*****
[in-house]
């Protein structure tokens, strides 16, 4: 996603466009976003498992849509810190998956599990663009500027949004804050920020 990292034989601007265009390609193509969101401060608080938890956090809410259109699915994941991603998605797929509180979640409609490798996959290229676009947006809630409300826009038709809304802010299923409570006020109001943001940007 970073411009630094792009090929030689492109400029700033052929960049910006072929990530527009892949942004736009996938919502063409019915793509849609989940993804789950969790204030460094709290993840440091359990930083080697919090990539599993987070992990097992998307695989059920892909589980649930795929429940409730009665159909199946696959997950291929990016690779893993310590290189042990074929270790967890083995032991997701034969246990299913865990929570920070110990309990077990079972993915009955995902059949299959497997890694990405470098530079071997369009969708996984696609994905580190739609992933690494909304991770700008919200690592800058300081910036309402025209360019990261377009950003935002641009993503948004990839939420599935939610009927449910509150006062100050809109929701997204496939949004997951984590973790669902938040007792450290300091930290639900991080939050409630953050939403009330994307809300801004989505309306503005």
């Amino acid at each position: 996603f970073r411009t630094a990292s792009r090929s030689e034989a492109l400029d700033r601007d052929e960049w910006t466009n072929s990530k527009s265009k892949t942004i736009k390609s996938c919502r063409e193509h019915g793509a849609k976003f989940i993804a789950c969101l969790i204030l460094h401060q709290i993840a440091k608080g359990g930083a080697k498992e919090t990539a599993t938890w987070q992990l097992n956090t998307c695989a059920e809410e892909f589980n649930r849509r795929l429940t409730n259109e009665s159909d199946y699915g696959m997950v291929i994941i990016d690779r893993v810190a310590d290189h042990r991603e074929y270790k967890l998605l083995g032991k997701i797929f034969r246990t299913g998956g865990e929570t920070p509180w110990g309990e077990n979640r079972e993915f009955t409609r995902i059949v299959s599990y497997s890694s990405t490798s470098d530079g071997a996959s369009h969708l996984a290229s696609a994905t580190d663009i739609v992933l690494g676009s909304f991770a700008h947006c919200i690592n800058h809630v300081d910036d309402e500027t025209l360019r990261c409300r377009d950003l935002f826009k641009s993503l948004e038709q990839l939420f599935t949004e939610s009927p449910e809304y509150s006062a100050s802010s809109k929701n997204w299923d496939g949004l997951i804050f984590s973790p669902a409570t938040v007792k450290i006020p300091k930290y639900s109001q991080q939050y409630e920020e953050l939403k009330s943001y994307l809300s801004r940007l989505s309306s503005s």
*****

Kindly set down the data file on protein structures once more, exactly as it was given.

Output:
[in-house]
């Protein structure tokens, strides 16, 4: 996603466009976003498992849509810190998956599990663009500027949004804050920020 990292034989601007265009390609193509969101401060608080938890956090809410259109699915994941991603998605797929509180979640409609490798996959290229676009947006809630409300826009038709809304802010299923409570006020109001943001940007 970073411009630094792009090929030689492109400029700033052929960049910006072929990530527009892949942004736009996938919502063409019915793509849609989940993804789950969790204030460094709290993840440091359990930083080697919090990539599993987070992990097992998307695989059920892909589980649930795929429940409730009665159909199946696959997950291929990016690779893993310590290189042990074929270790967890083995032991997701034969246990299913865990929570920070110990309990077990079972993915009955995902059949299959497997890694990405470098530079071997369009969708996984696609994905580190739609992933690494909304991770700008919200690592800058300081910036309402025209360019990261377009950003935002641009993503948004990839939420599935939610009927449910509150006062100050809109929701997204496939949004997951984590973790669902938040007792450290300091930290639900991080939050409630953050939403009330994307809300801004989505309306503005």
């Amino acid at each position: 996603f970073r411009t630094a990292s792009r090929s030689e034989a492109l400029d700033r601007d052929e960049w910006t466009n072929s990530k527009s265009k892949t942004i736009k390609s996938c919502r063409e193509h019915g793509a849609k976003f989940i993804a789950c969101l969790i204030l460094h401060q709290i993840a440091k608080g359990g930083a080697k498992e919090t990539a599993t938890w987070q992990l097992n956090t998307c695989a059920e809410e892909f589980n649930r849509r795929l429940t409730n259109e009665s159909d199946y699915g696959m997950v291929i994941i990016d690779r893993v810190a310590d290189h042990r991603e074929y270790k967890l998605l083995g032991k997701i797929f034969r246990t299913g998956g865990e929570t920070p509180w110990g309990e077990n979640r079972e993915f009955t409609r995902i059949v299959s599990y497997s890694s990405t490798s470098d530079g071997a996959s369009h969708l996984a290229s696609a994905t580190d663009i739609v992933l690494g676009s909304f991770a700008h947006c919200i690592n800058h809630v300081d910036d309402e500027t025209l360019r990261c409300r377009d950003l935002f826009k641009s993503l948004e038709q990839l939420f599935t949004e939610s009927p449910e809304y509150s006062a100050s802010s809109k929701n997204w299923d496939g949004l997951i804050f984590s973790p669902a409570t938040v007792k450290i006020p300091k930290y639900s109001q991080q939050y409630e920020e953050l939403k009330s943001y994307l809300s801004r940007l989505s309306s503005s």